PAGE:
Missouri was in a delicate position in the years leading up to the Civil War. The state had been forged by two streams of immigrants, one from the north and one from the south. As a result, half of it was in favor of slavery, and half was against it. Indeed, when the Civil War finally broke out, the state had a star on the flag of both sides.
The story is set initially in St. Louis where Stephen Brice, a talented young lawyer, arrives to work at a prestigious law firm. He quickly makes a name for himself in the community, and soon falls in love with Virginia Carvel, a young lady whose family is deeply Southern. After meeting Abraham Lincoln, he becomes convinced that no country can exist half-slave and half-free; and becomes an abolitionist. Needless to say, this does not sit well with the young lady, who would now rather die than marry a Yankee.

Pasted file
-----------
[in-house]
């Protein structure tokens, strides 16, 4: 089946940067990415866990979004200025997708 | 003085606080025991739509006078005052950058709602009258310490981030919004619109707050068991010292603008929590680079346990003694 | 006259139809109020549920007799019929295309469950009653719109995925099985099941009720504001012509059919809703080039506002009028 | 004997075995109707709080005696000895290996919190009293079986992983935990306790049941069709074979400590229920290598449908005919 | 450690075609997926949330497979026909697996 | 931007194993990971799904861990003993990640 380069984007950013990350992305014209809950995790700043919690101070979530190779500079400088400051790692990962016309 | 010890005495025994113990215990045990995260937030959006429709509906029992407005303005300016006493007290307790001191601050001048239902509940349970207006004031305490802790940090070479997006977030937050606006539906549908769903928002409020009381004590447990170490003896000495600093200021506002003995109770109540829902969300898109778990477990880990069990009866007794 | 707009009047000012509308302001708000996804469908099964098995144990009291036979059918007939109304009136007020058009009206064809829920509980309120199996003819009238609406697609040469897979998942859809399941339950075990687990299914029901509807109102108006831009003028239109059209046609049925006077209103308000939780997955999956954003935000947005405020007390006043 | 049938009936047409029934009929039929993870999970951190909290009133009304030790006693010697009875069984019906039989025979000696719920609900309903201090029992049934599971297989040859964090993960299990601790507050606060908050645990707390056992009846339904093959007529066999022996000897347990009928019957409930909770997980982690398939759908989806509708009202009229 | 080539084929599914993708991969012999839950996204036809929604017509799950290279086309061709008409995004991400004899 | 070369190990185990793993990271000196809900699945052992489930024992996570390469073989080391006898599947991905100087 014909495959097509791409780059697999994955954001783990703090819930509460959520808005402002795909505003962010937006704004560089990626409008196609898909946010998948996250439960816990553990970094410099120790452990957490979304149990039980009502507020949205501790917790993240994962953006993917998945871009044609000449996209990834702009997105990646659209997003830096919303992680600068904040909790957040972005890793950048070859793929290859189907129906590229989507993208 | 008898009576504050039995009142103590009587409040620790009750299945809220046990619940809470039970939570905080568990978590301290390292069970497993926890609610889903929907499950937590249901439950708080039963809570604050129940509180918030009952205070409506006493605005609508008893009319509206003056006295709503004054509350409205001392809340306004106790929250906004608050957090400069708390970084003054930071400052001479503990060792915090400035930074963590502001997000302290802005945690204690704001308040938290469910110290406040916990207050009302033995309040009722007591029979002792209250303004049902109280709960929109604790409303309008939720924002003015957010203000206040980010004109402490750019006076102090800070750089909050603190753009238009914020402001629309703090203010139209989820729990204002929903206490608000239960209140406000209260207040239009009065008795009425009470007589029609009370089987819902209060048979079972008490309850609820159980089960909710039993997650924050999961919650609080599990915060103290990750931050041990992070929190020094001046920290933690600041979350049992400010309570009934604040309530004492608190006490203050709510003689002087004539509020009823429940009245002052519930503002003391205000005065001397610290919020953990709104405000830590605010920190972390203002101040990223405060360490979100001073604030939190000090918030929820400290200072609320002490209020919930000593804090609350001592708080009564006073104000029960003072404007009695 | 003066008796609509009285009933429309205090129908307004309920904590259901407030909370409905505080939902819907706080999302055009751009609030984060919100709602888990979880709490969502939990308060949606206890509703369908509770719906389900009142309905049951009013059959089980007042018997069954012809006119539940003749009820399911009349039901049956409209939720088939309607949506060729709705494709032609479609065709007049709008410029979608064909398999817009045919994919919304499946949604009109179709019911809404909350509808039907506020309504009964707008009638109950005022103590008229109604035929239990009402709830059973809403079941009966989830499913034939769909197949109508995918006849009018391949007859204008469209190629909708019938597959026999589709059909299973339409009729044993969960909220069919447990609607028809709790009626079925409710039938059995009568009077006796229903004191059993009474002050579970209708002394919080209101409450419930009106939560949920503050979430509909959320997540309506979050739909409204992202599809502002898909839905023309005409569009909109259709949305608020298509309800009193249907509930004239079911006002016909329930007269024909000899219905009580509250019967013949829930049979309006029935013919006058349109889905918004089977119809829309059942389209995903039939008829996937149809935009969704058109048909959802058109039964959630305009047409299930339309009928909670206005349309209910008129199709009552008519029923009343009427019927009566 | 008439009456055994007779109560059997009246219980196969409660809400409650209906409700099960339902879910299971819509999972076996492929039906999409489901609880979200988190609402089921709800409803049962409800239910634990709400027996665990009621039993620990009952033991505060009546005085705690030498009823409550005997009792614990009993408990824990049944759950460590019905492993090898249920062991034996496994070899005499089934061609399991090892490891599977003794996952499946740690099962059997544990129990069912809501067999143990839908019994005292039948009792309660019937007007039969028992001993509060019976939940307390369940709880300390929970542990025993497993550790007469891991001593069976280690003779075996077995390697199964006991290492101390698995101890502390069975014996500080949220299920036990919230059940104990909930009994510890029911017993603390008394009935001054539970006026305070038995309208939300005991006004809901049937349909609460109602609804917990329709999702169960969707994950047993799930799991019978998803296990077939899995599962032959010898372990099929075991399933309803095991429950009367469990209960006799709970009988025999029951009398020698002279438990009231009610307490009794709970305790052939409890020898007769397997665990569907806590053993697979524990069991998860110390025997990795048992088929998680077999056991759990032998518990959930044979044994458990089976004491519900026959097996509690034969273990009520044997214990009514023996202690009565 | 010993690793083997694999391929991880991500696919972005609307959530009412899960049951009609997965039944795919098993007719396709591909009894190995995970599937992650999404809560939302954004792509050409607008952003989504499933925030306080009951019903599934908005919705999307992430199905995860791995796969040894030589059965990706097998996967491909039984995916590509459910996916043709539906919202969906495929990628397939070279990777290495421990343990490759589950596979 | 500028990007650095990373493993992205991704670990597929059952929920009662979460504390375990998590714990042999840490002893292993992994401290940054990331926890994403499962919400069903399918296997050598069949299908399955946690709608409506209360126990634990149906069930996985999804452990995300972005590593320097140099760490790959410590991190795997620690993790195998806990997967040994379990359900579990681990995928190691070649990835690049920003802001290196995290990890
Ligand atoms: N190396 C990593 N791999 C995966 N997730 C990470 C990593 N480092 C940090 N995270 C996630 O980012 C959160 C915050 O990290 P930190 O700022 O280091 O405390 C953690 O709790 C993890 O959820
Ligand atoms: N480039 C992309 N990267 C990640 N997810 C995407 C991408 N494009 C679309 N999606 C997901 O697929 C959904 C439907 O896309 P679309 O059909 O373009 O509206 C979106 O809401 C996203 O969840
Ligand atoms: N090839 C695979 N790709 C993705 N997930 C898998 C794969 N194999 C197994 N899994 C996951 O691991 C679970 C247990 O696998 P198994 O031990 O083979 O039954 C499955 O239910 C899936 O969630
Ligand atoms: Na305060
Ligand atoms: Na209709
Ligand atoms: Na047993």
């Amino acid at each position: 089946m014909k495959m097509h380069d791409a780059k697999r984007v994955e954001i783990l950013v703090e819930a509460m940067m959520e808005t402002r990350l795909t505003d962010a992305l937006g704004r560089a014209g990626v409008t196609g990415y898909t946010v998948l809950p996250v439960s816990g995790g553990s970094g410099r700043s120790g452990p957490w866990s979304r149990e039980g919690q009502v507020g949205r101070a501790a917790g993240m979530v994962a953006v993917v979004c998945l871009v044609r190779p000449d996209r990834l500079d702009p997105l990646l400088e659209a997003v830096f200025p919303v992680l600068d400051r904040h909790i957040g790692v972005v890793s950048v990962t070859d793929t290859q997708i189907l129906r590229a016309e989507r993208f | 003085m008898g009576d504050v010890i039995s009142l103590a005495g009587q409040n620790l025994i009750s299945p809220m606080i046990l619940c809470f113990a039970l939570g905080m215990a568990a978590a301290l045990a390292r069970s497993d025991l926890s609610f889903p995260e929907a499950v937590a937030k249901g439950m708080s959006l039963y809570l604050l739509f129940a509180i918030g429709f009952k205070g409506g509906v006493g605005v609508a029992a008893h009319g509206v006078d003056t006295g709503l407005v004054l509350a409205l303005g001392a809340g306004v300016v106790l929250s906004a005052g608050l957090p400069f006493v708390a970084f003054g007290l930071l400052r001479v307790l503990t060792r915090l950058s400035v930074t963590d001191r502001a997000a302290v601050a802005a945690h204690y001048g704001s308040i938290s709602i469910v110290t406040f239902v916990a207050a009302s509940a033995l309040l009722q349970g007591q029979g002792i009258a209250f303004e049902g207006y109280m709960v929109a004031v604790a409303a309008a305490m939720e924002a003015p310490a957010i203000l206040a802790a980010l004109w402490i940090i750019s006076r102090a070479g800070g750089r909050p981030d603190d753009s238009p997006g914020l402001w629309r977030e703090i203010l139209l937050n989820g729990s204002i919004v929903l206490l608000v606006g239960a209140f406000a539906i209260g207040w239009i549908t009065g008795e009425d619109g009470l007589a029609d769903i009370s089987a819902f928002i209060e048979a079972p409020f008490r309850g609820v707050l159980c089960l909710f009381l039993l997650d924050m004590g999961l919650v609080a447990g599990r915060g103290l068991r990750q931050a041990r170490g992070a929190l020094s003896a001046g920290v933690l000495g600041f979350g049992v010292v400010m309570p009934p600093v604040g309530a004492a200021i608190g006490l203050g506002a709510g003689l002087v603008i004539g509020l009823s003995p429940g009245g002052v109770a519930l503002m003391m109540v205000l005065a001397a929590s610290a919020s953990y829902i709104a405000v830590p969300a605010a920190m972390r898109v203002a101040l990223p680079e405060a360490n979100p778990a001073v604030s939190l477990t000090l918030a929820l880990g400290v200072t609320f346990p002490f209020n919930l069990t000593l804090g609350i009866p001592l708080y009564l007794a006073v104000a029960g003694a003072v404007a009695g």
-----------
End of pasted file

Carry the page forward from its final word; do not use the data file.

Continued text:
When the shots were fired at Fort Sumter in 1861, they echoed all the way to St. Louis. It was time to decide. Slave or free? Union or Confederacy? The nation had to choose; and so did Stephen Brice and Virginia Carvel.
The Crisis contains superb and well-researched descriptions of life in the Western theater of the war. Historical characters, such as Grant, Sherman, and Lincoln, are introduced naturally and realistically. It is perhaps for these reasons, plus the riveting twists and turns of the plot, that The Crisis became a number one best seller.
The author, Winston Churchill, is not to be confused with the man who would eventually become Britain’s prime minister. Indeed, in his day, the American author was by far the more famous of the two.